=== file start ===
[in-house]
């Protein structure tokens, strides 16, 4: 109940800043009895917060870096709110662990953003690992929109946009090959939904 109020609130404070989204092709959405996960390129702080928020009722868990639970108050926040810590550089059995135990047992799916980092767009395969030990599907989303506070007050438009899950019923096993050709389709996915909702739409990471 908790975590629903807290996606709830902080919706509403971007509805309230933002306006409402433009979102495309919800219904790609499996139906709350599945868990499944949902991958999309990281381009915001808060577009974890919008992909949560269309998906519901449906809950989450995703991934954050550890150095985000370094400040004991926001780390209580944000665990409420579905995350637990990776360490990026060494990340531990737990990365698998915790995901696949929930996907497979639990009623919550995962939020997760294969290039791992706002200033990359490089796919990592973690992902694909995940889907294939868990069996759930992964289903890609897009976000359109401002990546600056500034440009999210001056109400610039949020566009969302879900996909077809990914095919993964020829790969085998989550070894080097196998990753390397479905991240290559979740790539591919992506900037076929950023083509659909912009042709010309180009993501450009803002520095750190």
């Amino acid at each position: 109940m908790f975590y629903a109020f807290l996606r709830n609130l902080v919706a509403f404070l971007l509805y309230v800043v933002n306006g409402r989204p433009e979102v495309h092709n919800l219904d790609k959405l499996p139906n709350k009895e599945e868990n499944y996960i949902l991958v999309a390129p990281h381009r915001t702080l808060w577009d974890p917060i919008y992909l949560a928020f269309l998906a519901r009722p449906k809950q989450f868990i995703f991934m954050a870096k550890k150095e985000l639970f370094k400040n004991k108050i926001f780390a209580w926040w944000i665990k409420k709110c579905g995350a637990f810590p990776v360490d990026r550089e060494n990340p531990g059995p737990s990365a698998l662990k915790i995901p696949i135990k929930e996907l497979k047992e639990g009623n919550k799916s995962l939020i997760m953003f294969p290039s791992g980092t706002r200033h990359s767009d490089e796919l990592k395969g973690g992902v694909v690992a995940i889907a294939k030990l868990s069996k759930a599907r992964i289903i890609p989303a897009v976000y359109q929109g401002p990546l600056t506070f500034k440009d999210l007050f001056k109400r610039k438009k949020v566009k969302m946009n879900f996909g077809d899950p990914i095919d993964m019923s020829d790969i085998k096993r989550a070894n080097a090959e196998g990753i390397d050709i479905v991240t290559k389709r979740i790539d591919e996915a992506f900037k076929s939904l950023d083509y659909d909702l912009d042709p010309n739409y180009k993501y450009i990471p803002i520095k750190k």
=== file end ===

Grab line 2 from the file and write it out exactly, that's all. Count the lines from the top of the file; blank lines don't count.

């Protein structure tokens, strides 16, 4: 109940800043009895917060870096709110662990953003690992929109946009090959939904 109020609130404070989204092709959405996960390129702080928020009722868990639970108050926040810590550089059995135990047992799916980092767009395969030990599907989303506070007050438009899950019923096993050709389709996915909702739409990471 908790975590629903807290996606709830902080919706509403971007509805309230933002306006409402433009979102495309919800219904790609499996139906709350599945868990499944949902991958999309990281381009915001808060577009974890919008992909949560269309998906519901449906809950989450995703991934954050550890150095985000370094400040004991926001780390209580944000665990409420579905995350637990990776360490990026060494990340531990737990990365698998915790995901696949929930996907497979639990009623919550995962939020997760294969290039791992706002200033990359490089796919990592973690992902694909995940889907294939868990069996759930992964289903890609897009976000359109401002990546600056500034440009999210001056109400610039949020566009969302879900996909077809990914095919993964020829790969085998989550070894080097196998990753390397479905991240290559979740790539591919992506900037076929950023083509659909912009042709010309180009993501450009803002520095750190």